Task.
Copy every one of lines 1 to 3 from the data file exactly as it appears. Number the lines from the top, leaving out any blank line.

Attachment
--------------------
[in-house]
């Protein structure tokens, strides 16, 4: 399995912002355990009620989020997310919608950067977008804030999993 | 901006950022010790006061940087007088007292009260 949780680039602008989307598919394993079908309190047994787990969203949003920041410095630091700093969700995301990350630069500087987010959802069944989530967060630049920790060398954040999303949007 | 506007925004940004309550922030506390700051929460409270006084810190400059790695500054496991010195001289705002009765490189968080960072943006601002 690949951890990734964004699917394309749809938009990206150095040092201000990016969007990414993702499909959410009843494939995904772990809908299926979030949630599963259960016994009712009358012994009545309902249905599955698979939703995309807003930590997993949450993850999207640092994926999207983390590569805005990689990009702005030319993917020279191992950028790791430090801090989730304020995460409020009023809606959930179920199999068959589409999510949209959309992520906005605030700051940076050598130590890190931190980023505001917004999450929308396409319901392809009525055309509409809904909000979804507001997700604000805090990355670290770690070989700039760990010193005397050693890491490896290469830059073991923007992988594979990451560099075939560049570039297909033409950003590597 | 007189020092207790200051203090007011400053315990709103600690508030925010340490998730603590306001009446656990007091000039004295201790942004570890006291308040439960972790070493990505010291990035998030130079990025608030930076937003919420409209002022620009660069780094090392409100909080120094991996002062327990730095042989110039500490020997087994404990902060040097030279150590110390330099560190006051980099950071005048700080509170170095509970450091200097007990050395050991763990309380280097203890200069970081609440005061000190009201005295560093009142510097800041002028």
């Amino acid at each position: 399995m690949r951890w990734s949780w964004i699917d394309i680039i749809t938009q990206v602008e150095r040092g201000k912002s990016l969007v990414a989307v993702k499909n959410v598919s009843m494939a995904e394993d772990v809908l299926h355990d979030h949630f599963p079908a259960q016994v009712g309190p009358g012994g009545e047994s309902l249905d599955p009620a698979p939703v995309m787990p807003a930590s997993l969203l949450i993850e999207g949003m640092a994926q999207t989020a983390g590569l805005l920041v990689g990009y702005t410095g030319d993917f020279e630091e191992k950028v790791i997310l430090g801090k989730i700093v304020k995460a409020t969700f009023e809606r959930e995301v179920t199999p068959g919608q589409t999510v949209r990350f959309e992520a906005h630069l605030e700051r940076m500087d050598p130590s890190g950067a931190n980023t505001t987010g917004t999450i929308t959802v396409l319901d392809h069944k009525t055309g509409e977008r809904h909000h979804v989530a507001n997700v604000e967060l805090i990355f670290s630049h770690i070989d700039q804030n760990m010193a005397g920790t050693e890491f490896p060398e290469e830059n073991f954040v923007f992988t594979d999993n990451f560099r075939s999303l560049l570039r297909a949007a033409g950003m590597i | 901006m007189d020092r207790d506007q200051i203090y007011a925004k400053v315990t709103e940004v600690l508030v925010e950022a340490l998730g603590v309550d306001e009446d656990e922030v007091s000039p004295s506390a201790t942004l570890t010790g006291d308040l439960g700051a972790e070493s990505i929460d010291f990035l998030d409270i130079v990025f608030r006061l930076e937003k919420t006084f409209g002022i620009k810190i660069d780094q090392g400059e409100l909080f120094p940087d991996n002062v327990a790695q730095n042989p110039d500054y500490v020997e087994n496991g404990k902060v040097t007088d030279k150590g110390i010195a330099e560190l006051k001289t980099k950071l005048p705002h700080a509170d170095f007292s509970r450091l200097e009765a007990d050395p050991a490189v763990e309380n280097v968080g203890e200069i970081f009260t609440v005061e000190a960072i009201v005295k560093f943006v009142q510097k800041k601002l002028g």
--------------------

[in-house]
């Protein structure tokens, strides 16, 4: 399995912002355990009620989020997310919608950067977008804030999993 | 901006950022010790006061940087007088007292009260 949780680039602008989307598919394993079908309190047994787990969203949003920041410095630091700093969700995301990350630069500087987010959802069944989530967060630049920790060398954040999303949007 | 506007925004940004309550922030506390700051929460409270006084810190400059790695500054496991010195001289705002009765490189968080960072943006601002 690949951890990734964004699917394309749809938009990206150095040092201000990016969007990414993702499909959410009843494939995904772990809908299926979030949630599963259960016994009712009358012994009545309902249905599955698979939703995309807003930590997993949450993850999207640092994926999207983390590569805005990689990009702005030319993917020279191992950028790791430090801090989730304020995460409020009023809606959930179920199999068959589409999510949209959309992520906005605030700051940076050598130590890190931190980023505001917004999450929308396409319901392809009525055309509409809904909000979804507001997700604000805090990355670290770690070989700039760990010193005397050693890491490896290469830059073991923007992988594979990451560099075939560049570039297909033409950003590597 | 007189020092207790200051203090007011400053315990709103600690508030925010340490998730603590306001009446656990007091000039004295201790942004570890006291308040439960972790070493990505010291990035998030130079990025608030930076937003919420409209002022620009660069780094090392409100909080120094991996002062327990730095042989110039500490020997087994404990902060040097030279150590110390330099560190006051980099950071005048700080509170170095509970450091200097007990050395050991763990309380280097203890200069970081609440005061000190009201005295560093009142510097800041002028």
């Amino acid at each position: 399995m690949r951890w990734s949780w964004i699917d394309i680039i749809t938009q990206v602008e150095r040092g201000k912002s990016l969007v990414a989307v993702k499909n959410v598919s009843m494939a995904e394993d772990v809908l299926h355990d979030h949630f599963p079908a259960q016994v009712g309190p009358g012994g009545e047994s309902l249905d599955p009620a698979p939703v995309m787990p807003a930590s997993l969203l949450i993850e999207g949003m640092a994926q999207t989020a983390g590569l805005l920041v990689g990009y702005t410095g030319d993917f020279e630091e191992k950028v790791i997310l430090g801090k989730i700093v304020k995460a409020t969700f009023e809606r959930e995301v179920t199999p068959g919608q589409t999510v949209r990350f959309e992520a906005h630069l605030e700051r940076m500087d050598p130590s890190g950067a931190n980023t505001t987010g917004t999450i929308t959802v396409l319901d392809h069944k009525t055309g509409e977008r809904h909000h979804v989530a507001n997700v604000e967060l805090i990355f670290s630049h770690i070989d700039q804030n760990m010193a005397g920790t050693e890491f490896p060398e290469e830059n073991f954040v923007f992988t594979d999993n990451f560099r075939s999303l560049l570039r297909a949007a033409g950003m590597i | 901006m007189d020092r207790d506007q200051i203090y007011a925004k400053v315990t709103e940004v600690l508030v925010e950022a340490l998730g603590v309550d306001e009446d656990e922030v007091s000039p004295s506390a201790t942004l570890t010790g006291d308040l439960g700051a972790e070493s990505i929460d010291f990035l998030d409270i130079v990025f608030r006061l930076e937003k919420t006084f409209g002022i620009k810190i660069d780094q090392g400059e409100l909080f120094p940087d991996n002062v327990a790695q730095n042989p110039d500054y500490v020997e087994n496991g404990k902060v040097t007088d030279k150590g110390i010195a330099e560190l006051k001289t980099k950071l005048p705002h700080a509170d170095f007292s509970r450091l200097e009765a007990d050395p050991a490189v763990e309380n280097v968080g203890e200069i970081f009260t609440v005061e000190a960072i009201v005295k560093f943006v009142q510097k800041k601002l002028g």